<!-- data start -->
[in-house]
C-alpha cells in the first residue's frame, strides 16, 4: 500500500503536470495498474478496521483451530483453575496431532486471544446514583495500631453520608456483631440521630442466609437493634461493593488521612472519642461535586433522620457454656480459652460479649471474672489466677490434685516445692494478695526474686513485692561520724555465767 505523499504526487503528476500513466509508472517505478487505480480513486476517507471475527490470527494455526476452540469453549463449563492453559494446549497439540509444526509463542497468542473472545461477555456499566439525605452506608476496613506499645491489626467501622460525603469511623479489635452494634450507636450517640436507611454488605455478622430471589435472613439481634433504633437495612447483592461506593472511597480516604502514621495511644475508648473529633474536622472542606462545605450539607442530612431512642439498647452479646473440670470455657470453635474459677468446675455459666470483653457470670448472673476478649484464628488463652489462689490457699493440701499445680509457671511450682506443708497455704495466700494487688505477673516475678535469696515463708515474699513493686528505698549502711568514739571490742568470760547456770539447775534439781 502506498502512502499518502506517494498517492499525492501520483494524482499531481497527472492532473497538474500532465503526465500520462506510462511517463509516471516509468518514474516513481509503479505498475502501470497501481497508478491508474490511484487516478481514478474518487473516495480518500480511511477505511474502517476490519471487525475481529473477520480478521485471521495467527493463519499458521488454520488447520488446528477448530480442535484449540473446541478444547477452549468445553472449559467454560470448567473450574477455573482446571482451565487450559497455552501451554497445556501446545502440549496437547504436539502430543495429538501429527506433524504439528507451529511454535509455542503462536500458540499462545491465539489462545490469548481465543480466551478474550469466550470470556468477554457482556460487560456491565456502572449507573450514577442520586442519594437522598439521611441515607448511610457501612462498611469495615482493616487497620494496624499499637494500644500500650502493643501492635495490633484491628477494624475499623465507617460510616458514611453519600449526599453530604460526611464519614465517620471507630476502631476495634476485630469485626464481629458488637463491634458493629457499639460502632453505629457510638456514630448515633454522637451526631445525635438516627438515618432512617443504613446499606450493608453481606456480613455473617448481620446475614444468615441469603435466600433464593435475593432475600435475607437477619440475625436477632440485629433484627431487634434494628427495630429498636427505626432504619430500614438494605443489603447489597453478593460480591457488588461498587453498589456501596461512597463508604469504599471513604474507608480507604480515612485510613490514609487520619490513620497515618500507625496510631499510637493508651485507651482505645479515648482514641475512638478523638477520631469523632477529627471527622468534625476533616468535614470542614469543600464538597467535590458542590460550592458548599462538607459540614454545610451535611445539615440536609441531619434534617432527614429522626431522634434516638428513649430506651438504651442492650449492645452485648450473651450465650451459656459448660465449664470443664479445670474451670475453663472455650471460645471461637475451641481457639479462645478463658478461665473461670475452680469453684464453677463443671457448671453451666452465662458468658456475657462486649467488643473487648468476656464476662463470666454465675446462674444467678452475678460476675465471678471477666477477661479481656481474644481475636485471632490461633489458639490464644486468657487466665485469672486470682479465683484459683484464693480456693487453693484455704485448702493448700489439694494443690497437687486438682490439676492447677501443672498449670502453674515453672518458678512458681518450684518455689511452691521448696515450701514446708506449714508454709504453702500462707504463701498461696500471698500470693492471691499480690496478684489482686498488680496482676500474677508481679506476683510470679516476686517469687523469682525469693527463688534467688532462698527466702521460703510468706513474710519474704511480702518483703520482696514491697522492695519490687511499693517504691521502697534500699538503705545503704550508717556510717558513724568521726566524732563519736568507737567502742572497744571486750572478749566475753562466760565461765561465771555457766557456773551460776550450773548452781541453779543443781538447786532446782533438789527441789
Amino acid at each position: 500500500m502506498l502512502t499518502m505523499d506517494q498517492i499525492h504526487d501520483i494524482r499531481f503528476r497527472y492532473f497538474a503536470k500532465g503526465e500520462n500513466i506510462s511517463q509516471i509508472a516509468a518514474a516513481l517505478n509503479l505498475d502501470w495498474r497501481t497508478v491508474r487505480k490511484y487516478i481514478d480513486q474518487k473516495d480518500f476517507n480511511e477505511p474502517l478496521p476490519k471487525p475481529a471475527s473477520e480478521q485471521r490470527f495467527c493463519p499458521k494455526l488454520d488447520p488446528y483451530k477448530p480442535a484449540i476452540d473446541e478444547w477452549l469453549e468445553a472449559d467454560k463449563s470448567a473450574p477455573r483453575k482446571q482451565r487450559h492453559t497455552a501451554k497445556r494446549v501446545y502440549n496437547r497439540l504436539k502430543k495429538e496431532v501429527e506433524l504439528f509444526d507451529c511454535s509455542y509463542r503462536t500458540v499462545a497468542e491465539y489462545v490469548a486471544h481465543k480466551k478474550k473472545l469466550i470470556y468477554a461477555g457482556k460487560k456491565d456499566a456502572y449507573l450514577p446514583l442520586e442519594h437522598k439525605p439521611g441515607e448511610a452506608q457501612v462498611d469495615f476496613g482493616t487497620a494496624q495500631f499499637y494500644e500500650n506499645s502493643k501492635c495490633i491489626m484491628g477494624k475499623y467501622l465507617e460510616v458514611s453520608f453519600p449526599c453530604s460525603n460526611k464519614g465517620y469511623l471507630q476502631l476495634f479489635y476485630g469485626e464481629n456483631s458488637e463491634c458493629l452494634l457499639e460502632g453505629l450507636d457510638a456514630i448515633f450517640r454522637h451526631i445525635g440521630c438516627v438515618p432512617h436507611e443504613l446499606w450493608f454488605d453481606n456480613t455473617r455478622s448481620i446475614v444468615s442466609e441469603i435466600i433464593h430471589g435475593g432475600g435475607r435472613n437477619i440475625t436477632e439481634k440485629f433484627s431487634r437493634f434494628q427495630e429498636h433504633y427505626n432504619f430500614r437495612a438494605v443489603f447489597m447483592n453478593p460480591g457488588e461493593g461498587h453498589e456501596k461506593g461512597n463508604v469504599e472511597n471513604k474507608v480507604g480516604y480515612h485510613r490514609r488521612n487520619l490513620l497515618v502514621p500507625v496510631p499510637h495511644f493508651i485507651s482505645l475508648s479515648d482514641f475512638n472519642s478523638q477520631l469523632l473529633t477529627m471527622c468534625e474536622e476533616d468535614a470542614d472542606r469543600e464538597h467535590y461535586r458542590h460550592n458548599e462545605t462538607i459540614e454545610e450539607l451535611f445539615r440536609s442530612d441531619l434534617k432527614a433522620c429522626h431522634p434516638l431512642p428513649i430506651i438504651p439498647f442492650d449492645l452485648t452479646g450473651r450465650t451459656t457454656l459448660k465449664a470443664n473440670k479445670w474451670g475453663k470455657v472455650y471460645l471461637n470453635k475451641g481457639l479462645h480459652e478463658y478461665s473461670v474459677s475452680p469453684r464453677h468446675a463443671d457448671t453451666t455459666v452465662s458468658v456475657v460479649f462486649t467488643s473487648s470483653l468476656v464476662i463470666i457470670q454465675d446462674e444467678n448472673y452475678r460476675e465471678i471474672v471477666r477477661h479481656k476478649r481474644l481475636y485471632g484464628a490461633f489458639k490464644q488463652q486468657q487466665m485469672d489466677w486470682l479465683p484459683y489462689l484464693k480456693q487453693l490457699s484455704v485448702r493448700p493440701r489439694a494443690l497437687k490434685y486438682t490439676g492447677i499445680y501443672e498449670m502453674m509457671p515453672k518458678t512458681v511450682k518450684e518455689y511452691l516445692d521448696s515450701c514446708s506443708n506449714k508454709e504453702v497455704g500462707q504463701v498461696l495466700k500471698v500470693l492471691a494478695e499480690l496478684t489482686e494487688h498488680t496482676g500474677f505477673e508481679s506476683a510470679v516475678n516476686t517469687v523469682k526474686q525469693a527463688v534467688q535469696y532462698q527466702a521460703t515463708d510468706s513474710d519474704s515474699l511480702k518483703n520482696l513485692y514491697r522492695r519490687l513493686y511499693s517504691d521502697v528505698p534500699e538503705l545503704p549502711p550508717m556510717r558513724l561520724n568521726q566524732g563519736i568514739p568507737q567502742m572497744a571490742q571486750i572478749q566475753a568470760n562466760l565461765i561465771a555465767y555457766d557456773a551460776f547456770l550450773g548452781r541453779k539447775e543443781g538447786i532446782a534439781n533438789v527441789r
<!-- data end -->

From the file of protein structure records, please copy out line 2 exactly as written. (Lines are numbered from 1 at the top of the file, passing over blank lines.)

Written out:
C-alpha cells in the first residue's frame, strides 16, 4: 500500500503536470495498474478496521483451530483453575496431532486471544446514583495500631453520608456483631440521630442466609437493634461493593488521612472519642461535586433522620457454656480459652460479649471474672489466677490434685516445692494478695526474686513485692561520724555465767 505523499504526487503528476500513466509508472517505478487505480480513486476517507471475527490470527494455526476452540469453549463449563492453559494446549497439540509444526509463542497468542473472545461477555456499566439525605452506608476496613506499645491489626467501622460525603469511623479489635452494634450507636450517640436507611454488605455478622430471589435472613439481634433504633437495612447483592461506593472511597480516604502514621495511644475508648473529633474536622472542606462545605450539607442530612431512642439498647452479646473440670470455657470453635474459677468446675455459666470483653457470670448472673476478649484464628488463652489462689490457699493440701499445680509457671511450682506443708497455704495466700494487688505477673516475678535469696515463708515474699513493686528505698549502711568514739571490742568470760547456770539447775534439781 502506498502512502499518502506517494498517492499525492501520483494524482499531481497527472492532473497538474500532465503526465500520462506510462511517463509516471516509468518514474516513481509503479505498475502501470497501481497508478491508474490511484487516478481514478474518487473516495480518500480511511477505511474502517476490519471487525475481529473477520480478521485471521495467527493463519499458521488454520488447520488446528477448530480442535484449540473446541478444547477452549468445553472449559467454560470448567473450574477455573482446571482451565487450559497455552501451554497445556501446545502440549496437547504436539502430543495429538501429527506433524504439528507451529511454535509455542503462536500458540499462545491465539489462545490469548481465543480466551478474550469466550470470556468477554457482556460487560456491565456502572449507573450514577442520586442519594437522598439521611441515607448511610457501612462498611469495615482493616487497620494496624499499637494500644500500650502493643501492635495490633484491628477494624475499623465507617460510616458514611453519600449526599453530604460526611464519614465517620471507630476502631476495634476485630469485626464481629458488637463491634458493629457499639460502632453505629457510638456514630448515633454522637451526631445525635438516627438515618432512617443504613446499606450493608453481606456480613455473617448481620446475614444468615441469603435466600433464593435475593432475600435475607437477619440475625436477632440485629433484627431487634434494628427495630429498636427505626432504619430500614438494605443489603447489597453478593460480591457488588461498587453498589456501596461512597463508604469504599471513604474507608480507604480515612485510613490514609487520619490513620497515618500507625496510631499510637493508651485507651482505645479515648482514641475512638478523638477520631469523632477529627471527622468534625476533616468535614470542614469543600464538597467535590458542590460550592458548599462538607459540614454545610451535611445539615440536609441531619434534617432527614429522626431522634434516638428513649430506651438504651442492650449492645452485648450473651450465650451459656459448660465449664470443664479445670474451670475453663472455650471460645471461637475451641481457639479462645478463658478461665473461670475452680469453684464453677463443671457448671453451666452465662458468658456475657462486649467488643473487648468476656464476662463470666454465675446462674444467678452475678460476675465471678471477666477477661479481656481474644481475636485471632490461633489458639490464644486468657487466665485469672486470682479465683484459683484464693480456693487453693484455704485448702493448700489439694494443690497437687486438682490439676492447677501443672498449670502453674515453672518458678512458681518450684518455689511452691521448696515450701514446708506449714508454709504453702500462707504463701498461696500471698500470693492471691499480690496478684489482686498488680496482676500474677508481679506476683510470679516476686517469687523469682525469693527463688534467688532462698527466702521460703510468706513474710519474704511480702518483703520482696514491697522492695519490687511499693517504691521502697534500699538503705545503704550508717556510717558513724568521726566524732563519736568507737567502742572497744571486750572478749566475753562466760565461765561465771555457766557456773551460776550450773548452781541453779543443781538447786532446782533438789527441789